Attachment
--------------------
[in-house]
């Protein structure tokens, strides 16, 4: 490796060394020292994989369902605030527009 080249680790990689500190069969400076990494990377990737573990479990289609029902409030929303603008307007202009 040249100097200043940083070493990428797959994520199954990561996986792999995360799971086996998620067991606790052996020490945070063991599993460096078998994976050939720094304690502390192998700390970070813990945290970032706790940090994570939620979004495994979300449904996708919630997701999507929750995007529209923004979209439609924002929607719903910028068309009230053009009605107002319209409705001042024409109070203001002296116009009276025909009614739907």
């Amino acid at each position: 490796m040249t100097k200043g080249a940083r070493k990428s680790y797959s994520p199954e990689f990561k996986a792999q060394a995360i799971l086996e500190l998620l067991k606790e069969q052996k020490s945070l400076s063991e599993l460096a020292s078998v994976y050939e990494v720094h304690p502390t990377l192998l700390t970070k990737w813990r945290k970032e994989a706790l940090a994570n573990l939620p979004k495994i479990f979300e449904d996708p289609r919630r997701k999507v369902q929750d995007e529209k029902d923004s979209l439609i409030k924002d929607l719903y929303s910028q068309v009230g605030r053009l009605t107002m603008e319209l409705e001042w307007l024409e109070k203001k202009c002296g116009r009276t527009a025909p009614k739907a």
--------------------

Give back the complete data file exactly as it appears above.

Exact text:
[in-house]
């Protein structure tokens, strides 16, 4: 490796060394020292994989369902605030527009 080249680790990689500190069969400076990494990377990737573990479990289609029902409030929303603008307007202009 040249100097200043940083070493990428797959994520199954990561996986792999995360799971086996998620067991606790052996020490945070063991599993460096078998994976050939720094304690502390192998700390970070813990945290970032706790940090994570939620979004495994979300449904996708919630997701999507929750995007529209923004979209439609924002929607719903910028068309009230053009009605107002319209409705001042024409109070203001002296116009009276025909009614739907």
């Amino acid at each position: 490796m040249t100097k200043g080249a940083r070493k990428s680790y797959s994520p199954e990689f990561k996986a792999q060394a995360i799971l086996e500190l998620l067991k606790e069969q052996k020490s945070l400076s063991e599993l460096a020292s078998v994976y050939e990494v720094h304690p502390t990377l192998l700390t970070k990737w813990r945290k970032e994989a706790l940090a994570n573990l939620p979004k495994i479990f979300e449904d996708p289609r919630r997701k999507v369902q929750d995007e529209k029902d923004s979209l439609i409030k924002d929607l719903y929303s910028q068309v009230g605030r053009l009605t107002m603008e319209l409705e001042w307007l024409e109070k203001k202009c002296g116009r009276t527009a025909p009614k739907a």